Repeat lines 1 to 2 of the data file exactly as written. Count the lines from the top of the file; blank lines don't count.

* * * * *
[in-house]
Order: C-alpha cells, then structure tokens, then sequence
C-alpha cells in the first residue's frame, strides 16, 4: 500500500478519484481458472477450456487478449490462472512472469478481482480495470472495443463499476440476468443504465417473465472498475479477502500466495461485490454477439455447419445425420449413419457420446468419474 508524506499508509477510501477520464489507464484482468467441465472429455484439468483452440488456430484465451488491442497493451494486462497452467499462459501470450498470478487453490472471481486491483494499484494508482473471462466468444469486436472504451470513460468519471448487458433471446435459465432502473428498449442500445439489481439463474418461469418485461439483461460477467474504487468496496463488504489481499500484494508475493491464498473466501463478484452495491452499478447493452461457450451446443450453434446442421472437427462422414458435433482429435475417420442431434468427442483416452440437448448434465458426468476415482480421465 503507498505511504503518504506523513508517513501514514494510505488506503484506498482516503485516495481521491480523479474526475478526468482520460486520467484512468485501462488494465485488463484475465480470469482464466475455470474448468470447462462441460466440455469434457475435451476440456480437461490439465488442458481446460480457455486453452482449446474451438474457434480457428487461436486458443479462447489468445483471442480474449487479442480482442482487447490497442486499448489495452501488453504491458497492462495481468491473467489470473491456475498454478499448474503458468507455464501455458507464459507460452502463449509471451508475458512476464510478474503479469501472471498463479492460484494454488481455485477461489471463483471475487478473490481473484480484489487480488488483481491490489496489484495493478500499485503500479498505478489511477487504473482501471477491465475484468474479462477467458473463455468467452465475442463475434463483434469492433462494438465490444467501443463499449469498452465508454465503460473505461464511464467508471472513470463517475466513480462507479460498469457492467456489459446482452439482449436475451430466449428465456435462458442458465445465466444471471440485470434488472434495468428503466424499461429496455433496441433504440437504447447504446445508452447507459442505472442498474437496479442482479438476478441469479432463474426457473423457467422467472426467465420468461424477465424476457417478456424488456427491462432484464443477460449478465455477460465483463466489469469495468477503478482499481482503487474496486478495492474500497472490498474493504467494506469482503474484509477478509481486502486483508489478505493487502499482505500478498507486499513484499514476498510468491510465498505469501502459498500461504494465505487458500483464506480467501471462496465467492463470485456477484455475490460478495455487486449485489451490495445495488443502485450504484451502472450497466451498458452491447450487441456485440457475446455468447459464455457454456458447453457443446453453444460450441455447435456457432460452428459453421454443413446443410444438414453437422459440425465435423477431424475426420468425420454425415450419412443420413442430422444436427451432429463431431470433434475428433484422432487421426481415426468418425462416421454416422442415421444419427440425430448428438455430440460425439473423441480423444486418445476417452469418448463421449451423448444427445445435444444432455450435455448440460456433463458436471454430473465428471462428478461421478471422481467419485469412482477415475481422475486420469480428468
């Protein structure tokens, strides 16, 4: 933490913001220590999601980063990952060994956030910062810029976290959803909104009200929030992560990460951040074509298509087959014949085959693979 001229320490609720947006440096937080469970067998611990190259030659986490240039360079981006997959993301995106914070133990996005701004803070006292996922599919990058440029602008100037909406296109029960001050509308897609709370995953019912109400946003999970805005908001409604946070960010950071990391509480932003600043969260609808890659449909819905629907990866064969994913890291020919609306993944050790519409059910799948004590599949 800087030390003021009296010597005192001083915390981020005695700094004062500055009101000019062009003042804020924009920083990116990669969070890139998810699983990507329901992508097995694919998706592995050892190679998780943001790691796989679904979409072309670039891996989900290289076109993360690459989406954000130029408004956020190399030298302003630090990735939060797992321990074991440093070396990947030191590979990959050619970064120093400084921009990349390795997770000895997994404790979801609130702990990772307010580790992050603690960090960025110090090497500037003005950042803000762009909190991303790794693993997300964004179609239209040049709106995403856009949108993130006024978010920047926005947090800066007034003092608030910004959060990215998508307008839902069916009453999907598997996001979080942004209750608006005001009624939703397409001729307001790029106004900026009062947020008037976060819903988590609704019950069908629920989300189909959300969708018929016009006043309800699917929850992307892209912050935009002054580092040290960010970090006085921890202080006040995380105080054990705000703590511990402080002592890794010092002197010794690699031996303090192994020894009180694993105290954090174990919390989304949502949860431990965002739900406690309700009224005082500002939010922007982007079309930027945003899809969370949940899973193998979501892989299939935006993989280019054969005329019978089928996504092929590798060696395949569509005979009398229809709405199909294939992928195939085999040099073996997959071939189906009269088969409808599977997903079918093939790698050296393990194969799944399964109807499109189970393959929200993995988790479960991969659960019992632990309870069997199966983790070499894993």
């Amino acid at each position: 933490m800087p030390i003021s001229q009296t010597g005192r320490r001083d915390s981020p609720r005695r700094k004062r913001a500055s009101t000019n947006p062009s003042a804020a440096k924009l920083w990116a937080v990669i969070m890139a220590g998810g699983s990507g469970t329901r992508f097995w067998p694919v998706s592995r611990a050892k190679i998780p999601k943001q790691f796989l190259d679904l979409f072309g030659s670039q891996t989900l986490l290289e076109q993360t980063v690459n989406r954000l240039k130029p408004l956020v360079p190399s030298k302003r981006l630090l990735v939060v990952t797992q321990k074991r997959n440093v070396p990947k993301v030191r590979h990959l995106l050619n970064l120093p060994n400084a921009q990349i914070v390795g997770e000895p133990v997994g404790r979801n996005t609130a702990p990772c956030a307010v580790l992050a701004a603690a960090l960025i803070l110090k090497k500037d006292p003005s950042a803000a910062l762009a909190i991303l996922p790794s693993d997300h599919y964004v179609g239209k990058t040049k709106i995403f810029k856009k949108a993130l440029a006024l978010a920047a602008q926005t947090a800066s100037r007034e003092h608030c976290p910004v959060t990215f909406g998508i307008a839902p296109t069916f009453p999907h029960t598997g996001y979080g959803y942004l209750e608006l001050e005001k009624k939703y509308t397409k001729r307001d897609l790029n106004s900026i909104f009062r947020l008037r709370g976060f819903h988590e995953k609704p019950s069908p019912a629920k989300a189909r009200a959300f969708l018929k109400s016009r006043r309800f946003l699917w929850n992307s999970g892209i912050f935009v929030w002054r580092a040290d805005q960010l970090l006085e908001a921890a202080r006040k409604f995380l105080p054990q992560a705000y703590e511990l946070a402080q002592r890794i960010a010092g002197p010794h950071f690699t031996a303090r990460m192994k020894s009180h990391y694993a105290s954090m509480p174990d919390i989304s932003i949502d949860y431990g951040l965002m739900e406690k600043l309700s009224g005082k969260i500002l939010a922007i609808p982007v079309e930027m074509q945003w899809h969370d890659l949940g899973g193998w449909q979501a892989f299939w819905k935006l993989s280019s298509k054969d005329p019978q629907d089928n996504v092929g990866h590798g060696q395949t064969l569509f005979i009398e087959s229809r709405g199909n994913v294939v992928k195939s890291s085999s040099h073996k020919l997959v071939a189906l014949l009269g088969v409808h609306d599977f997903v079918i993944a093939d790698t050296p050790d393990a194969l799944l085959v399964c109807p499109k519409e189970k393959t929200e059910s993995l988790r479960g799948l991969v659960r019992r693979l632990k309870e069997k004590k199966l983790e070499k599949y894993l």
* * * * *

[in-house]
Order: C-alpha cells, then structure tokens, then sequence